Silicon Photonics Sticks Its Head Above the Parapet

Article By : Eric Mounier and Alexis Debray

Yole initially reported on silicon photonics applications in 2011. It is interesting to compare our vision at that time with what is happening today.

Yole initially reported on silicon photonics applications in 2011. It is interesting to compare our vision at that time with what is happening today.

In 2011, silicon photonics was still an emerging technology, with only two industrial players: Luxtera and Kotura. At the market level, it was obvious that datacom would be the primary market for silicon photonics, though the medical sector had already been identified as an interesting opportunity.

At the start of the 2010s, silicon photonics suffered from a lack of industrial infrastructure for design and foundry activities. When Luxtera and STMicroelectronics announced a partnership early in the decade, it was seen as a first step toward setting up a foundry service dedicated to silicon photonics. The total market for silicon photonics at that time was valued at $65 million (mainly for datacom).

In 2021, the industrial and market landscape for silicon photonics looks far different. While datacom and then telecom have long been considered the most important silicon photonics markets, Rockley Photonics’ announcement of silicon photonics technology’s use for consumer applications has changed this vision.

Rockley recently expanded the range of possible applications for its non-invasive biomarker sensing into new medical technology segments. The company has signed strategic partnerships with two of the world’s 10 largest medical equipment and device manufacturers (one of them is Medtronic); together, the two companies represent more than $40 billion of revenue in the medical equipment market. But the medical market will probably not generate photonics revenues until 2024. Potential applications include treatments for diseases including diabetes.

Today, dynamized by cloud applications for home office and personal use, video on demand, and 5G expansion, the primary silicon photonics application is still optical communication, with the technology integrated into 25% to 30% of optical transceivers. Some applications, such as immunoassays (Genalyte) and fiber-optic gyroscopes (KVH), will continue to grow, while LiDAR and photonic computing applications are emerging markets.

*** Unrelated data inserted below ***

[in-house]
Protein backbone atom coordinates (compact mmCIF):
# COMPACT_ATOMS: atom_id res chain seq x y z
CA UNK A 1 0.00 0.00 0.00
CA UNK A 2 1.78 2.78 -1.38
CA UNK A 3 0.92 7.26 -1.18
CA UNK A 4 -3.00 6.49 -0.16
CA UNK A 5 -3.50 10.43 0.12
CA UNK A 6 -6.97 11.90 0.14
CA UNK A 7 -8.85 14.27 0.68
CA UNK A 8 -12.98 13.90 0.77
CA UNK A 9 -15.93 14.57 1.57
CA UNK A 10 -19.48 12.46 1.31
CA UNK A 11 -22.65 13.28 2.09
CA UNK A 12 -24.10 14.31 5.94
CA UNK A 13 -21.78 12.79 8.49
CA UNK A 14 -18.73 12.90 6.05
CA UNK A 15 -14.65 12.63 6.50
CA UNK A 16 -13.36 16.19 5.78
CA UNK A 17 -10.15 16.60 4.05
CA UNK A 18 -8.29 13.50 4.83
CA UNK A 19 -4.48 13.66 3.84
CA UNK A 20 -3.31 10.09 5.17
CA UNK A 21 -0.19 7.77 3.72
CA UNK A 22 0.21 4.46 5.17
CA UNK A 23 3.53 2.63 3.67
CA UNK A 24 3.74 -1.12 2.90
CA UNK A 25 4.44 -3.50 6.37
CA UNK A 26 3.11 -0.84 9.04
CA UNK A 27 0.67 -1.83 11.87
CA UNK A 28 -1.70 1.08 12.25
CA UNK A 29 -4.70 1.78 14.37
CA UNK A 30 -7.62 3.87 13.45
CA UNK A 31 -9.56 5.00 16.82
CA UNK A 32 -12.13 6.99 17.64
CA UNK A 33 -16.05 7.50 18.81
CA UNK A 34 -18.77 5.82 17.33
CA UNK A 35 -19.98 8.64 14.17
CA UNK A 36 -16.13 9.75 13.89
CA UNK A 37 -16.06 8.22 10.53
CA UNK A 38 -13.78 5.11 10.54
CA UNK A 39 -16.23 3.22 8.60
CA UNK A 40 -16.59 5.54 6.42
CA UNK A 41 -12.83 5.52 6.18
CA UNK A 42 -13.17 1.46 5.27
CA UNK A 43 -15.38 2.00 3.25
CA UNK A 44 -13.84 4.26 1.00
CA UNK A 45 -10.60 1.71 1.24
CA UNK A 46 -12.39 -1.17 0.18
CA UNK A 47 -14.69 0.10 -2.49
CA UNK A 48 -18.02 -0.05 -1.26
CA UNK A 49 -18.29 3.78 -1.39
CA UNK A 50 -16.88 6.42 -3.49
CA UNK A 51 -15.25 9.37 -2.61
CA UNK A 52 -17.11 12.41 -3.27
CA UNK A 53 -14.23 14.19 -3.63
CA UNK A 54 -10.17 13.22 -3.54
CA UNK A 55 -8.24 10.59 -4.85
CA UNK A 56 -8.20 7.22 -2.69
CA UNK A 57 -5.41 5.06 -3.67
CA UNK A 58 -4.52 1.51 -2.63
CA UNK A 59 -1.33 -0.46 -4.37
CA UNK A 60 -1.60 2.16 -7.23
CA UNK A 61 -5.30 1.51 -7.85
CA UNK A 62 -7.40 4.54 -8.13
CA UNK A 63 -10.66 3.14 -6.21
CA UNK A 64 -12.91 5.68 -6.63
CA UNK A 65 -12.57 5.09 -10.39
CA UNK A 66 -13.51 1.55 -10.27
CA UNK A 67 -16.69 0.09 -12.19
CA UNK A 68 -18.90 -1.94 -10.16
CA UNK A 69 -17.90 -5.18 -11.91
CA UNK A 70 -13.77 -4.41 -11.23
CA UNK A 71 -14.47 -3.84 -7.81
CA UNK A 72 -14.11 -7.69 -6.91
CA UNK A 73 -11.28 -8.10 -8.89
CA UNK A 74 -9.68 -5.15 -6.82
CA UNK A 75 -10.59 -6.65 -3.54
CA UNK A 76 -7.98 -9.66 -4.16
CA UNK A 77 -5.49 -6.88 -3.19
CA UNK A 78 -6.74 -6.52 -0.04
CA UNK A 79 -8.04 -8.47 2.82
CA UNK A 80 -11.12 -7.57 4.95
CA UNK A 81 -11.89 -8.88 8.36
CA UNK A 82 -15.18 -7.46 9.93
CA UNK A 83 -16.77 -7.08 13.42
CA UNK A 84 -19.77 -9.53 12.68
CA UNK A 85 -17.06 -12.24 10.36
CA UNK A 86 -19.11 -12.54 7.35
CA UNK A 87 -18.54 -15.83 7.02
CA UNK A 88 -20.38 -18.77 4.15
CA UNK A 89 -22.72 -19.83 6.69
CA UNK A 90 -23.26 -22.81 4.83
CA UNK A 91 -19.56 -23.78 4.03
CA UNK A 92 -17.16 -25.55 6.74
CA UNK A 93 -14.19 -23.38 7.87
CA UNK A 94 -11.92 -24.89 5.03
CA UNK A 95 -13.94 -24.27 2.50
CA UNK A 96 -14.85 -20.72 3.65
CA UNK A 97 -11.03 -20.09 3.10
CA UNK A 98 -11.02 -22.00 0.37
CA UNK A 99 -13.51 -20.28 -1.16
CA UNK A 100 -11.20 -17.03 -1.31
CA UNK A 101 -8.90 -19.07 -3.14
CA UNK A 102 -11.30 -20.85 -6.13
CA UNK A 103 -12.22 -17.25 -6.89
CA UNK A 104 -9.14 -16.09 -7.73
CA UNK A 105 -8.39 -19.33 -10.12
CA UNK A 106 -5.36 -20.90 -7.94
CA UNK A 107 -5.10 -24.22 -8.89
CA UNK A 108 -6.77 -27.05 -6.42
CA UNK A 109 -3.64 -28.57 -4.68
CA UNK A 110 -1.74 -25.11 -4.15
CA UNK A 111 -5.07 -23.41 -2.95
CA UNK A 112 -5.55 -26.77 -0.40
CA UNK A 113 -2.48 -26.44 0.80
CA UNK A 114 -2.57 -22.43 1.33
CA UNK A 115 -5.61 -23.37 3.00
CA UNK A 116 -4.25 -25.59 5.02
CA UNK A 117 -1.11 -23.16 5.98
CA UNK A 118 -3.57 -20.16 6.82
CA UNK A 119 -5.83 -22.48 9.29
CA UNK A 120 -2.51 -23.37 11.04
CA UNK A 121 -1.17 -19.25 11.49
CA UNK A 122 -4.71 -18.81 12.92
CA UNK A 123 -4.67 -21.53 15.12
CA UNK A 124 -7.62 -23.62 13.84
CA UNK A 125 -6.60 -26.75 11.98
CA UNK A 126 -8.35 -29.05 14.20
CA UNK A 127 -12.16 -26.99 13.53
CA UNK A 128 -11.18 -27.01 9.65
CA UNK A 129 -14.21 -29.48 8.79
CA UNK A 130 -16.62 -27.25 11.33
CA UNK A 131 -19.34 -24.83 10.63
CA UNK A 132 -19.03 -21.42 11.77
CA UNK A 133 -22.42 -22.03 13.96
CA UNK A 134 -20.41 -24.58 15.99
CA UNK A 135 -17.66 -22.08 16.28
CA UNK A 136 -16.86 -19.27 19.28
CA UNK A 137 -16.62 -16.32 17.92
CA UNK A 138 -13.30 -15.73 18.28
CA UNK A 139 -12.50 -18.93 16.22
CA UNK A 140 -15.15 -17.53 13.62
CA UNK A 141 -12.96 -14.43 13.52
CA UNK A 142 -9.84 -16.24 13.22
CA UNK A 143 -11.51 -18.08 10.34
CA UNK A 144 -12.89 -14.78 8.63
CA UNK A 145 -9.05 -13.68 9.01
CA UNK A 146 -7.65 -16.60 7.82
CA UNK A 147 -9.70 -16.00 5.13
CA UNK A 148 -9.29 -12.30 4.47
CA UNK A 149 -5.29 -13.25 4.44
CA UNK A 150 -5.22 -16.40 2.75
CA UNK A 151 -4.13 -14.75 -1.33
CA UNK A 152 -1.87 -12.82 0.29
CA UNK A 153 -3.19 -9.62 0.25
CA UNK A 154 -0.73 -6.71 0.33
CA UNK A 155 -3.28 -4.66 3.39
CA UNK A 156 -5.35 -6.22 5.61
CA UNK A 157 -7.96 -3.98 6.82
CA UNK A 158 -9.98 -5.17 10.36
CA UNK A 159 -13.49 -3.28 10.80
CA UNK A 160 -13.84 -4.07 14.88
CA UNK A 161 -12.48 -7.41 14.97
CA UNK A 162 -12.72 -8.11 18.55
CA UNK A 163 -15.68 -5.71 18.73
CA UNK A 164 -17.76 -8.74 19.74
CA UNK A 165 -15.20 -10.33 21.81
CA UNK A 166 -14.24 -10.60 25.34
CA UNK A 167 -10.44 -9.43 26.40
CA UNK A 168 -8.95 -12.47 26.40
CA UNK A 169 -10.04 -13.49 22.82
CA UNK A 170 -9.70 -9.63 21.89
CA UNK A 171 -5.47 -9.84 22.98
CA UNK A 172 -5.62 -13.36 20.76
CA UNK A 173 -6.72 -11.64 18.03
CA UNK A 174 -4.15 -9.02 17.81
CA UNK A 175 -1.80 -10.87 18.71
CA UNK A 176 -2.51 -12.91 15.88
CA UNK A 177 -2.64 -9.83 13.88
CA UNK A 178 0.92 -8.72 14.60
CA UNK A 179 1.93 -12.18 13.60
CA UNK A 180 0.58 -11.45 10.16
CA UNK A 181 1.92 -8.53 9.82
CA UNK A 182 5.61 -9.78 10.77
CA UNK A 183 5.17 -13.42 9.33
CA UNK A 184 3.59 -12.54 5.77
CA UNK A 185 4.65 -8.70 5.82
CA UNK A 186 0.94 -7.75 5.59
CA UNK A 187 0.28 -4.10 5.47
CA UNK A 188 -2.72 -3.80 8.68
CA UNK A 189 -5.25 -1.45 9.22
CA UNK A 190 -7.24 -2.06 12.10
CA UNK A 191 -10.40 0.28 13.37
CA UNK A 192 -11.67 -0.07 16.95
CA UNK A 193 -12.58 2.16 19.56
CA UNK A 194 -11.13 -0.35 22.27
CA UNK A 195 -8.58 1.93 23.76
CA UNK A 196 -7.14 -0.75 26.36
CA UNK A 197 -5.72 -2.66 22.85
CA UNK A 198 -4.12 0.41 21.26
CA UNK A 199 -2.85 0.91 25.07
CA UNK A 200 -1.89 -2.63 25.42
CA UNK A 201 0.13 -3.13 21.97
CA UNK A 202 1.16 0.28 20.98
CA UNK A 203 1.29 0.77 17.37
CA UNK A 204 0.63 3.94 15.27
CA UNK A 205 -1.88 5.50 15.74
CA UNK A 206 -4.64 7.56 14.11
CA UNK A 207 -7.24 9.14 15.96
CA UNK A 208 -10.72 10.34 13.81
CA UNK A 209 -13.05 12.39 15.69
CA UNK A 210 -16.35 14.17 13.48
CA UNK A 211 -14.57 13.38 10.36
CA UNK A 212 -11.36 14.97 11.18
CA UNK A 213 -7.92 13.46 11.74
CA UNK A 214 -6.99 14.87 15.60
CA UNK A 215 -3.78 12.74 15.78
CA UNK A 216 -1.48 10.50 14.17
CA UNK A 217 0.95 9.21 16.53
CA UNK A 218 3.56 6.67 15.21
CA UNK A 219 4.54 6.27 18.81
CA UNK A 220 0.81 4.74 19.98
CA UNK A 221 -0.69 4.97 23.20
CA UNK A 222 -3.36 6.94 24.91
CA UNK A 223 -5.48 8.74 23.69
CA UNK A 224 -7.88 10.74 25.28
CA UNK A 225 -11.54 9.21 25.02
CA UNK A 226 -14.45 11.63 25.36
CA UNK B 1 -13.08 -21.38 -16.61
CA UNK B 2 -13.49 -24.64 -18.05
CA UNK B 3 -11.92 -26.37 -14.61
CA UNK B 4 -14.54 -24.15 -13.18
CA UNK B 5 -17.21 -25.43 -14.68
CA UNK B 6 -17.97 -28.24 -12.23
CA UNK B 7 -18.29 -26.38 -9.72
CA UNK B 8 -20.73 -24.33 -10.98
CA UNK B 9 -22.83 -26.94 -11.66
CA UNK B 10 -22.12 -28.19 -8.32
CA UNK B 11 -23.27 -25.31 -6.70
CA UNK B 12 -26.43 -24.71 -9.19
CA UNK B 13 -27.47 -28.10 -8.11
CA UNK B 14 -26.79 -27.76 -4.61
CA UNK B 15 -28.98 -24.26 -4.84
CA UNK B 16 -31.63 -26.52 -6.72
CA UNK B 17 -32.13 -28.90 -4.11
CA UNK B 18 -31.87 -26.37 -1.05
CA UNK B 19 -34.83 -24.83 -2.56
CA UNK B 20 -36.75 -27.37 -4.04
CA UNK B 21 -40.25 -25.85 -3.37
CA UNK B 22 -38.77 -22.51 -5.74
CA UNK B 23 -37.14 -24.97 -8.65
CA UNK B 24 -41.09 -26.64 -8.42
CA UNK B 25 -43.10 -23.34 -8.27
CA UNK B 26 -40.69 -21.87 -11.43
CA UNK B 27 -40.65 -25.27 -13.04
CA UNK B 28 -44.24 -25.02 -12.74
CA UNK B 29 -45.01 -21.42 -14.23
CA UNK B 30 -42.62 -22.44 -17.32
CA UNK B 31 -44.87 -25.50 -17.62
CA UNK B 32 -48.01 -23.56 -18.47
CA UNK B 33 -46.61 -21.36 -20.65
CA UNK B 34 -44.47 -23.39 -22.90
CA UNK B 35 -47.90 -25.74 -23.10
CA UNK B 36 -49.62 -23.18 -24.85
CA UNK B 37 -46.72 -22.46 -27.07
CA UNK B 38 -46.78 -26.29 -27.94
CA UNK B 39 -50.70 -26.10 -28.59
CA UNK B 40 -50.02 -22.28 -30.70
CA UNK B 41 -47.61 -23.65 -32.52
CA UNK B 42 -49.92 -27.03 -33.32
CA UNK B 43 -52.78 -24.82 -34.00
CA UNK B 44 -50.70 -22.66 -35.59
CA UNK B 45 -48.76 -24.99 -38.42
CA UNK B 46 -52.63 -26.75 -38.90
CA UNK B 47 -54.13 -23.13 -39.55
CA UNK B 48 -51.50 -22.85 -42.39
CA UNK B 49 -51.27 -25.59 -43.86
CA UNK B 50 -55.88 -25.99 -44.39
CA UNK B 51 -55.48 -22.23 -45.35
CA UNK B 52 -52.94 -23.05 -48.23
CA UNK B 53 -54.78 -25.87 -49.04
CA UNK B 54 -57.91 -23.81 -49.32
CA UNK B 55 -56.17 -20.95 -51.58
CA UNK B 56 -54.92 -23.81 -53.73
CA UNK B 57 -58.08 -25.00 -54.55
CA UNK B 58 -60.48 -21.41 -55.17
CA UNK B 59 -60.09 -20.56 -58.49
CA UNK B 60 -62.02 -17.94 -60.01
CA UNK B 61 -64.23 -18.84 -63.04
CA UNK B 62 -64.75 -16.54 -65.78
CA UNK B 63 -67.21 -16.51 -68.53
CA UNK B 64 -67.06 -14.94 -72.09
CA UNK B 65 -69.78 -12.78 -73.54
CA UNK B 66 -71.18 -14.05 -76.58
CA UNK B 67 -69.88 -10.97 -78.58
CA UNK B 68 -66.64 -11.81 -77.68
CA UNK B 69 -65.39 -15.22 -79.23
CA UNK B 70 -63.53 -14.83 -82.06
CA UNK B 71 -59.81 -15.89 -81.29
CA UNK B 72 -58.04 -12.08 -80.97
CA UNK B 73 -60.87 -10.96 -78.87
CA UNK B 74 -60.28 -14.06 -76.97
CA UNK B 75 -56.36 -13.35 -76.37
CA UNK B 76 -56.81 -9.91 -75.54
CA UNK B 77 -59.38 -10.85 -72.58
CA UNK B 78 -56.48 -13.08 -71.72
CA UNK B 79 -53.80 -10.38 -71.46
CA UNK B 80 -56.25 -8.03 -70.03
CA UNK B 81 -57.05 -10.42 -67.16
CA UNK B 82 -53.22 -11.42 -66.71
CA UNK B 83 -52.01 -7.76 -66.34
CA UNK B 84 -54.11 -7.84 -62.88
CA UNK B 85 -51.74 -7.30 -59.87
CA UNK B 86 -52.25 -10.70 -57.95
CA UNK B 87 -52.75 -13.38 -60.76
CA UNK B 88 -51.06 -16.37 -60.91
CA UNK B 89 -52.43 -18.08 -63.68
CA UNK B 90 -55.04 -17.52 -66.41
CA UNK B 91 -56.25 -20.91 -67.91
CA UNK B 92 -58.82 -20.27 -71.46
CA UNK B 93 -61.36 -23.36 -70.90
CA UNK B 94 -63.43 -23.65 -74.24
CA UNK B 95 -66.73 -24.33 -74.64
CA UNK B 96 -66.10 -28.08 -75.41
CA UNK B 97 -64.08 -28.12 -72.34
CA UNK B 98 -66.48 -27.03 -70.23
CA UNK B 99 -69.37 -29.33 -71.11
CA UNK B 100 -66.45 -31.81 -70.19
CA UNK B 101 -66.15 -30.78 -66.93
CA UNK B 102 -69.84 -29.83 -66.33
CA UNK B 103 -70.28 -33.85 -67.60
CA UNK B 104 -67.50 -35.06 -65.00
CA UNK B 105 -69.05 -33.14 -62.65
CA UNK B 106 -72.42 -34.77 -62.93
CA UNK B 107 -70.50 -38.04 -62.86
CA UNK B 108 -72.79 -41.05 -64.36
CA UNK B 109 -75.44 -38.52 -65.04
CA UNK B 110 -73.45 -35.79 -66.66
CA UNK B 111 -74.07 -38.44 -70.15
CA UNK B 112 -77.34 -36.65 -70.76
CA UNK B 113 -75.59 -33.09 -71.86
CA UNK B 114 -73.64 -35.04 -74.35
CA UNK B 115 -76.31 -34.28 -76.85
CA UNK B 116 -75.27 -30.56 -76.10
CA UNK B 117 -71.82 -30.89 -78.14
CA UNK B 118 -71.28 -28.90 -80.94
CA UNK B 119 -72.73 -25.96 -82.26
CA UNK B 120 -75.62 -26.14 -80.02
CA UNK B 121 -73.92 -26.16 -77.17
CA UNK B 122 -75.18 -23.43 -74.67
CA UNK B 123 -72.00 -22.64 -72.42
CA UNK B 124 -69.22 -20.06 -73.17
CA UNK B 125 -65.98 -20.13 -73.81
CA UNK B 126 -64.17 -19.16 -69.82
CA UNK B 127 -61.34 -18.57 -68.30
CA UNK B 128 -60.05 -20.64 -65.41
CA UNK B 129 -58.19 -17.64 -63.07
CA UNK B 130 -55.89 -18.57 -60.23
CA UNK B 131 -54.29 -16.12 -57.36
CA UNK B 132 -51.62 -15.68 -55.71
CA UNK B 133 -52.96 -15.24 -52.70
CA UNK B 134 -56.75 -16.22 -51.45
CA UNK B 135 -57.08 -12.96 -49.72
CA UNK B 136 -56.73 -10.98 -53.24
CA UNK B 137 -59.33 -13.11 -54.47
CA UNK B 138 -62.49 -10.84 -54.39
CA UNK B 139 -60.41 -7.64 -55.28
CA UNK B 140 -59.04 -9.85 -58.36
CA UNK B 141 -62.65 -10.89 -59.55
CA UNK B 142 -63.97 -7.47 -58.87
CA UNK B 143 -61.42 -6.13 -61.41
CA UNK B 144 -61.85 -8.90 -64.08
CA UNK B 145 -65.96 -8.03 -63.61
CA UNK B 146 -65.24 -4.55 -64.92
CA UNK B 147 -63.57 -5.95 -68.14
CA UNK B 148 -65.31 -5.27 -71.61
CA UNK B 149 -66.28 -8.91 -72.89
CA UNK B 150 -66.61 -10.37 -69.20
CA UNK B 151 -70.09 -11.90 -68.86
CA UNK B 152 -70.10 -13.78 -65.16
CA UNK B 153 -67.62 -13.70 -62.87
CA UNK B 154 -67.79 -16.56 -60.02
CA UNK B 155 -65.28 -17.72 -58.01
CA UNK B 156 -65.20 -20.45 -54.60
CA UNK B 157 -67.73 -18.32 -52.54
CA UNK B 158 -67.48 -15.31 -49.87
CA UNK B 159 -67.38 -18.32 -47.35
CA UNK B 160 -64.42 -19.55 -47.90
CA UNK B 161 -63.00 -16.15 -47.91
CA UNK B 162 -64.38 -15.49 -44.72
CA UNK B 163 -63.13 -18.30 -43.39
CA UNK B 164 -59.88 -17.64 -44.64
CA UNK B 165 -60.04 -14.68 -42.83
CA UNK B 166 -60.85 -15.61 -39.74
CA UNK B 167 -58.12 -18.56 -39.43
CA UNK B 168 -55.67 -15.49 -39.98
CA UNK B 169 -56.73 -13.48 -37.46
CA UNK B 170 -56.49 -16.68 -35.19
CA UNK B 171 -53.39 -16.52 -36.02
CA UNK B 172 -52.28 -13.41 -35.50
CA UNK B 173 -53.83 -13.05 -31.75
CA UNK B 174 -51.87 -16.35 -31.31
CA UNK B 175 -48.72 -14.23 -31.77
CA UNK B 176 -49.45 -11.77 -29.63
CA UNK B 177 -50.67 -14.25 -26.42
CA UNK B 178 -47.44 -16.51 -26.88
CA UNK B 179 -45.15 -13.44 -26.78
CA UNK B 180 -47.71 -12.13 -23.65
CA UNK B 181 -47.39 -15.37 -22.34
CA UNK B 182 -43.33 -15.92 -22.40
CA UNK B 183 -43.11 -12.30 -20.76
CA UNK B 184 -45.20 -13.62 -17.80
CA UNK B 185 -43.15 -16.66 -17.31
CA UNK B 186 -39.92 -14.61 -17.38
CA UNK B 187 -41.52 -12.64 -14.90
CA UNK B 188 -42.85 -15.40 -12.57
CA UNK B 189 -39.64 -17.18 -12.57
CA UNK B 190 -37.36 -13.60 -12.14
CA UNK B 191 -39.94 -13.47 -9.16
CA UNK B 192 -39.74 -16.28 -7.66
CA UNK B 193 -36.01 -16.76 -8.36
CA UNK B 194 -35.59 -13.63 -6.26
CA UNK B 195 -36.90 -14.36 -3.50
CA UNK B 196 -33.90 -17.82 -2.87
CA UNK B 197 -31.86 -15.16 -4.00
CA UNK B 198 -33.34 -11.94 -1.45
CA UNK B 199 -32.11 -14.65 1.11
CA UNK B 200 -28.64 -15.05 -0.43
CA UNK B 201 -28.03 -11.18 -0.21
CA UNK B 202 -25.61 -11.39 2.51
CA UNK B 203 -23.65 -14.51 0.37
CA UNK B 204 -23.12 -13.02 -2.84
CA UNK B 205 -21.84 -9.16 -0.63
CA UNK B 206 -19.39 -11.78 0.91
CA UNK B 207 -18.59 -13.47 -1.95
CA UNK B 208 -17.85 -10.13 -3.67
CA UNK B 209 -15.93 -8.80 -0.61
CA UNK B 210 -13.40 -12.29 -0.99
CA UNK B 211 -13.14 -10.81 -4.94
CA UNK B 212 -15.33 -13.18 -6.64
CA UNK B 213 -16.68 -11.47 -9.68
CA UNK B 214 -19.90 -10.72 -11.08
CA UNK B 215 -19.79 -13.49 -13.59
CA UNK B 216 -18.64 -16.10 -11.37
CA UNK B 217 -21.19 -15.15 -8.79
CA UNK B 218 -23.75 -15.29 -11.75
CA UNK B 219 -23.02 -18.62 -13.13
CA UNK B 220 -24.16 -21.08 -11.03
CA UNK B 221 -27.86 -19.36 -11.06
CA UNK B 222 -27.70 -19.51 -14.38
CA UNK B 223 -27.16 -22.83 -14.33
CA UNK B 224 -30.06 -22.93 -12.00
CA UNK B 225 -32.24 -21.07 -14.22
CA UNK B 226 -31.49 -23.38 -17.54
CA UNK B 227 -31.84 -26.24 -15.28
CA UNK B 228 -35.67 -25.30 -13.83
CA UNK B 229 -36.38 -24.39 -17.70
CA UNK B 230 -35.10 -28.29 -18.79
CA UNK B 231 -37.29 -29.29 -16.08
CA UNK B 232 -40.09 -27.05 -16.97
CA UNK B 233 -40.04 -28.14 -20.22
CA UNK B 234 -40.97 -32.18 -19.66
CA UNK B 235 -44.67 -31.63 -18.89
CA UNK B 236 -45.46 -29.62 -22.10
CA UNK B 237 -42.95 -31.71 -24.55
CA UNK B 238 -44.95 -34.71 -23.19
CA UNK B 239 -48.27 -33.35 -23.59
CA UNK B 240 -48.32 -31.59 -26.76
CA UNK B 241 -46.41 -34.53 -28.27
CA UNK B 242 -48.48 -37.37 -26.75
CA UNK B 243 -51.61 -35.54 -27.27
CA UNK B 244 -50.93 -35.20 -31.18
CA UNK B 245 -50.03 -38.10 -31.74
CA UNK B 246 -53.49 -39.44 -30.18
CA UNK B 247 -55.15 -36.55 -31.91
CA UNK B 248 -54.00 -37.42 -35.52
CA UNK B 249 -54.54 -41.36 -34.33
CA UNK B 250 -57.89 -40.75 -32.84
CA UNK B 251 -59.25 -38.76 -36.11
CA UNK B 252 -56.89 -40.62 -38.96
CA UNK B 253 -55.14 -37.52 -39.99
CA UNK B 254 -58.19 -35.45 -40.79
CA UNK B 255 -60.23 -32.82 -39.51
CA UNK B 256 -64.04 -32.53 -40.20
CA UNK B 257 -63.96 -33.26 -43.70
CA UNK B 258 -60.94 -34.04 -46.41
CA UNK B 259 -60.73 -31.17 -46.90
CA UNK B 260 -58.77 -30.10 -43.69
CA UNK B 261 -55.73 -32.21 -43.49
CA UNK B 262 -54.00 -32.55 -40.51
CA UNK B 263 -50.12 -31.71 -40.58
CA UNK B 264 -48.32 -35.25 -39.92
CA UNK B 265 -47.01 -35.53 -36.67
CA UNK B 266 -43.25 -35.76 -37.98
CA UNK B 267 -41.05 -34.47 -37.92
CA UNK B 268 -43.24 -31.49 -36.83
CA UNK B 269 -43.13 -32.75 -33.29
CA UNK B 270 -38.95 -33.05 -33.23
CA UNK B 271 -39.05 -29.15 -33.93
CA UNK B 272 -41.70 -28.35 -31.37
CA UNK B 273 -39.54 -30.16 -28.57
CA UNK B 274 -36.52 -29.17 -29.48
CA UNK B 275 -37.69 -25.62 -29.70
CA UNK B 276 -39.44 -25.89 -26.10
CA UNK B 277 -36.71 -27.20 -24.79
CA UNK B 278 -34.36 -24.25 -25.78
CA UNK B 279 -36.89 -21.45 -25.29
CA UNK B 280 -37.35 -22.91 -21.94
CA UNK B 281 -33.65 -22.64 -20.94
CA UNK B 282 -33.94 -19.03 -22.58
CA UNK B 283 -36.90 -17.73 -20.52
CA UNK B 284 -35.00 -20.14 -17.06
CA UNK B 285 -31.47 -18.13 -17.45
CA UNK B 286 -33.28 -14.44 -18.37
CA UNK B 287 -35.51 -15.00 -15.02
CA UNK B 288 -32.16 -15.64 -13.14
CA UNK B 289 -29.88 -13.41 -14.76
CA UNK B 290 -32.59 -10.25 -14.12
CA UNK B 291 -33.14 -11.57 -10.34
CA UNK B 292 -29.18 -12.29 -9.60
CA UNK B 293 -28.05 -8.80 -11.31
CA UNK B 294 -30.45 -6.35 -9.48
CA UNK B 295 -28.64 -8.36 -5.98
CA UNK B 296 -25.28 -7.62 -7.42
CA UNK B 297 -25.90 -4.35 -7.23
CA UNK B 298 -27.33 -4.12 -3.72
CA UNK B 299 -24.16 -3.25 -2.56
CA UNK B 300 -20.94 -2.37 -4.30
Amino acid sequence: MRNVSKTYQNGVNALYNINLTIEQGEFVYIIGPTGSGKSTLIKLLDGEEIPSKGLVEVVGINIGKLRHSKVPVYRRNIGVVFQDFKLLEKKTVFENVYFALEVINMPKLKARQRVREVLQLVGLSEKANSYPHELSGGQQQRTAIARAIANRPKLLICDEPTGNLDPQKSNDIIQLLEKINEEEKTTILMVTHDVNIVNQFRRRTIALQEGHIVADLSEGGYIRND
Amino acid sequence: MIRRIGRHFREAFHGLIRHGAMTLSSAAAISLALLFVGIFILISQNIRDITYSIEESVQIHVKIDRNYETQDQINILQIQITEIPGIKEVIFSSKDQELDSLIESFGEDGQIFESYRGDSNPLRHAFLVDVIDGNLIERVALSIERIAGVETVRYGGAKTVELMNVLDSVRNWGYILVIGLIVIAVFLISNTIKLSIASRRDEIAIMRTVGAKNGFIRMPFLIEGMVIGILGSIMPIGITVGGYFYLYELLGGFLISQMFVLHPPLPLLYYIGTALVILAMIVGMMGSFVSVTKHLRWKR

Consumer health applications are gaining in importance with the release of smartwatches that include an expanding complement of sensors. Silicon photonics is also expected to be integrated into other wearables, such as earphones. As in LiDAR, silicon photonics will enable compact and affordable optical modules.

The consumer health application today is concentrated in the collaboration that Rockley Photonics started with Apple in 2017. Apple remains an important client of Rockley, with $70 million of non-recurring engineering commitment to date. The fitness market is part of Apple’s strategy; its Apple Fitness+ service is integrated into the Apple Watch and offers various exercise apps, such as Pilates, yoga, and muscle strengthening. The Apple Watch can measure heart rate and performance in real time.

Rockley today is well-positioned to pursue health and wellness solutions for the next generation of consumer wearables and medical devices. The company completed a merger with SC Health on Aug. 11, 2021, and commenced trading on the NYSE (under the ticker symbol RKLY). Rockley has increased its cash position to US$145.5 million, which will fund the continued development of integrated photonics solutions following the company’s business combination with SC Health.

Biosensing applications in smartwatches today fuel the silicon photonics market. The smartwatch market is in the 100-million–unit range today. Yole forecasts that silicon photonics devices for biosensing applications in smartwatches could amount to 20+ million units per year by 2026.

By 2026, almost half of the silicon photonic die market could be for consumer health, with a projected $478 million share of a total silicon photonic die market valued at $1.1 billion. By 2035, the silicon photonics market could grow further, bolstered by a large contribution from consumer health care.1

On the more distant horizon, the use of integrated photonics in computing could pave the way for the realization of an optical quantum computer. For example, American company PsiQuantum recently announced that it would introduce a quantum computer based on integrated optics technology before 2030. The computing performance could accelerate drug development, optimize research in solid-state batteries, and yield lighter and stronger materials for airplanes, for example.

It took almost 20 years (Luxtera was founded in 2001) for silicon photonics to evolve from a technology reserved for niche markets, such as high-performance computing or military applications, to an accessible technology for higher-volume markets, including consumer.

This article was originally published on EE Times Europe.

Eric Mounier is director of market research at Yole Développement.

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